"ACLU files judicial complaint over Oklahoma teen's church sentence; A complaint has been filed against an eastern Oklahoma district judge who sentenced a teenager to attend church for 10 years as a condition of parole":
The Oklahoman has this news update
And The Tulsa World has a news update headlined "ACLU files judicial complaint over Oklahoma teen's church sentence; A complaint has been filed against a Muskogee County district judge who sentenced a teenager to attend church for 10 years as a condition of parole."
"Rhode Island Judge Has Stake in Pension Case Outcome":
Wednesday's edition of The New York Times will contain an article
that begins, "Can a judge rule impartially on pension cuts when her mother, her son, her uncle and even she herself all have a stake in preserving the status quo?"
"When to Hold, When to Fold, and When to Reshuffle: The Art of Decisionmaking on a Multi-Member Court." Seventh Circuit
Judge Diane P. Wood
has this essay
in the December 2012 issue
of California Law Review
The issue also contains two related essays. Ninth Circuit Judge Marsha S. Berzon has an essay titled "Dissent, 'Dissentals,' and Decision Making." And law professor Kevin M. Quinn has an essay titled "The Academic Study of Decision Making on Multimember Courts."
"Seismic fallout from ruling on drug marketing and free speech?"
Alison Frankel's "On the Case" from Thomson Reuters News & Insight has this report
"If feds flood your land, Supreme Court says, they may owe you":
Michael Doyle of McClatchy Newspapers has this report
"Castille: Law firm pays $4 million in Family Court project settlement."
The Philadelphia Inquirer has a news update
that begins, "The Pennsylvania Supreme Court has settled its lawsuit against the law firm of Obermayer Rebmann Maxwell & Hippel over its role in the selection of the site for the new family court building in Center City, Chief Justice Ron Castille said Tuesday."
Available online from Greenwire:
Lawrence Hurley has articles headlined "Justices rule that temporary flooding can constitute a taking
" and "Justices weigh Los Angeles stormwater dispute
And Lawrence Hurley and John McArdle have an article headlined "High Court puts spotlight on speed of rulemaking."
"How Gossip Transformed the Legal Industry: Meet David Lat, the former Assistant U.S. Attorney who keeps judges and lawyers on their toes with his blog, Above the Law."
Details.com has this profile
"Blogger Acquitted In Threatening Case Sues For $50 Million; Hal Turner Says He Was Wrongly Imprisoned": This article
appears today in The Hartford Courant.
And The Associated Press reports that "Acquitted blogger sues Conn. officials for $50M."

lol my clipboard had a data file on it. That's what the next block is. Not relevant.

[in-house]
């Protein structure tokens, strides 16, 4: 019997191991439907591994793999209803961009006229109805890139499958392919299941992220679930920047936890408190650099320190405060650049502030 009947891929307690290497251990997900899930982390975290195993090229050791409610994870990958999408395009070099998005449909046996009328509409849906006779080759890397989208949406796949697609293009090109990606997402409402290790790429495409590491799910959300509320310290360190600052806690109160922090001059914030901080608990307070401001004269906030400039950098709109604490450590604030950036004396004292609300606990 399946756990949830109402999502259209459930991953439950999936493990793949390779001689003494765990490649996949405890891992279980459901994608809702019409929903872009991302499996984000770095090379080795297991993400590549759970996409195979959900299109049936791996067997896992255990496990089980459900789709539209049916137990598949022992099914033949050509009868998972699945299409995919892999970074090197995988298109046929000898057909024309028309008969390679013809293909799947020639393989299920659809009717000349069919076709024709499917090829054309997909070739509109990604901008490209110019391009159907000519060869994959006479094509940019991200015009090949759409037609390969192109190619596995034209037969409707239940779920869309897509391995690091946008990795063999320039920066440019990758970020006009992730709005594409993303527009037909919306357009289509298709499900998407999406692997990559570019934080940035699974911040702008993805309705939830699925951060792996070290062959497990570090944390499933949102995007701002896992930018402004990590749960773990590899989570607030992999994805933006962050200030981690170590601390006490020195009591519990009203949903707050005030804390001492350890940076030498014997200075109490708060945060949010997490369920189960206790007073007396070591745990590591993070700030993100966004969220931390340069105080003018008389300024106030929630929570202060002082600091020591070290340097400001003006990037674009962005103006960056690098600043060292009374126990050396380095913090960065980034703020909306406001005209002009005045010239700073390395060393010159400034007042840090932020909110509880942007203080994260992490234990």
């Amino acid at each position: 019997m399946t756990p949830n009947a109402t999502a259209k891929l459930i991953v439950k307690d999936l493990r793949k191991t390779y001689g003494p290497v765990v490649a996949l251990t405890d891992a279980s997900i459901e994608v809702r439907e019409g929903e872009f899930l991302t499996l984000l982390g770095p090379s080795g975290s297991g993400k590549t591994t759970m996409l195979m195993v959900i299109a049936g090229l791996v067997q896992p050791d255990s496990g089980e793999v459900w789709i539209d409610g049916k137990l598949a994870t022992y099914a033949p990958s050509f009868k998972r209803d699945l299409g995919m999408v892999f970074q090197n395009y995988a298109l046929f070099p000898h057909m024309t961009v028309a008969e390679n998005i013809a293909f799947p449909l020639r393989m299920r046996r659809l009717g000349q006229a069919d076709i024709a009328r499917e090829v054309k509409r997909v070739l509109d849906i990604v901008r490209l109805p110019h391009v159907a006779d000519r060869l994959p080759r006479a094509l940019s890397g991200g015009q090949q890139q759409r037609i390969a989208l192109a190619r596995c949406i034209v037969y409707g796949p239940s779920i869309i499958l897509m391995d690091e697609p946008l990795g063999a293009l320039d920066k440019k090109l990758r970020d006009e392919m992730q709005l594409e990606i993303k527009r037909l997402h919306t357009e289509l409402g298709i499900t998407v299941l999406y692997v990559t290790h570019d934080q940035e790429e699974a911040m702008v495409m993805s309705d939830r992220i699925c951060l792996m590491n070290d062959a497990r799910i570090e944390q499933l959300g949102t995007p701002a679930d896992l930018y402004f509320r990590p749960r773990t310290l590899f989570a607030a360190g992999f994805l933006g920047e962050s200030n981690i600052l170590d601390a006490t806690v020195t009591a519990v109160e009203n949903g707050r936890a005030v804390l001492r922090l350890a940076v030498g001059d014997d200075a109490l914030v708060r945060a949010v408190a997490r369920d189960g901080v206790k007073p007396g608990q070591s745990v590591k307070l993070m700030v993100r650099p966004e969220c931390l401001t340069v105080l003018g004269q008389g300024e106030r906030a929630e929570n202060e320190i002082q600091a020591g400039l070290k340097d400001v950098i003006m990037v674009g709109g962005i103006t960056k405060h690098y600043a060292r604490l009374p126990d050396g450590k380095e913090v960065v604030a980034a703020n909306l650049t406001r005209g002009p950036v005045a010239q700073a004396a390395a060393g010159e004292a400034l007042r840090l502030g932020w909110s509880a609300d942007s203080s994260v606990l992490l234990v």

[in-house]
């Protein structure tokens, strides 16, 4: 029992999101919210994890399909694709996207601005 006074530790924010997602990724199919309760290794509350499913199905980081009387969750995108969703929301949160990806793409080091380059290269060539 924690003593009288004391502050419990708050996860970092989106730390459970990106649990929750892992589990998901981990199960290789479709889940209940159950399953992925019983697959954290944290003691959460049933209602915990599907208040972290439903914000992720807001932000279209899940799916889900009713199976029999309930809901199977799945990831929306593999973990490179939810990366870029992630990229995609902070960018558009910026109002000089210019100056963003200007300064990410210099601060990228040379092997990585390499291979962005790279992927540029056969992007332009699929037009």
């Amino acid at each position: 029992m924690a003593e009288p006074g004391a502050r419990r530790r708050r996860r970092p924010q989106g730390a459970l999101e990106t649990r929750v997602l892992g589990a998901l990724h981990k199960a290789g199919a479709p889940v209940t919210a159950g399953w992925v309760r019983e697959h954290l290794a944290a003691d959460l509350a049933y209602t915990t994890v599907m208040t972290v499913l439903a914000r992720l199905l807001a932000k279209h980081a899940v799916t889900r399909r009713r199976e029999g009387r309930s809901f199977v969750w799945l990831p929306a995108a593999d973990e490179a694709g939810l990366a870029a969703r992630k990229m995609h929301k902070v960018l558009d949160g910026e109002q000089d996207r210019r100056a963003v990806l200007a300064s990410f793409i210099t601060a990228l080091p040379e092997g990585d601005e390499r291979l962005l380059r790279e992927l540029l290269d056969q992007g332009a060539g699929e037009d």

"Parents Of Slain Yale Student Still Hold Hope Killer Will Be Found":
In today's edition of The Hartford Courant, Dave Altimari has an article
that begins, "Thomas and Donna Jovin say they have not given up on the possibility that their daughter Suzanne's killer will be found, 14 years after the Yale student was stabbed to death."
"High court wary of storm water runoff lawsuit":
The Associated Press has this report
You can access at this link the transcript of today's U.S. Supreme Court oral argument in Los Angeles County Flood Control Dist. v. Natural Resources Council, Inc., No. 11-460.
"Courts (Should Not) Consider Recess Appointment Challenges: Posner Explains Political Questions."
Victor Williams has this blog entry
today at The Huffington Post.
And Pete Williams, NBC News justice correspondent, has a report headlined "Court showdown over recess appointments."
"Special Report: Behind U.S. race cases, a little-known recruiter."
Joan Biskupic of Reuters has this report
"Verizon Challenge to FCC Data-Roaming Rule Rejected by Court":
Bloomberg News has this report
The Associated Press reports that "Court rejects Verizon challenge to roaming rule."
And Reuters reports that "Appeals court rejects Verizon challenge to roaming rule."
You can access today's ruling of the U.S. Court of Appeals for the D.C. Circuit at this link.
"Last-minute EPA rule change frustrates chief justice":
Robert Barnes has this article
today in The Washington Post.
Access online today's ruling of the U.S. Supreme Court in an argued case:
The Court issued one opinion in an argued case today.
Justice Ruth Bader Ginsburg delivered the opinion of the Court in Arkansas Game and Fish Comm'n v. United States, No. 11-597. The decision was unanimous, with Justice Elena Kagan not participating. You can access the oral argument via this link.
Update: In early news coverage, The Associated Press reports that "High court says government can be liable for flood."
Terry Baynes and Jonathan Stempel of Reuters report that "U.S. top court rules government may be liable for flooding."
And Greg Stohr of Bloomberg News reports that "Landowners May Be Due Payment After Flooding, Court Says."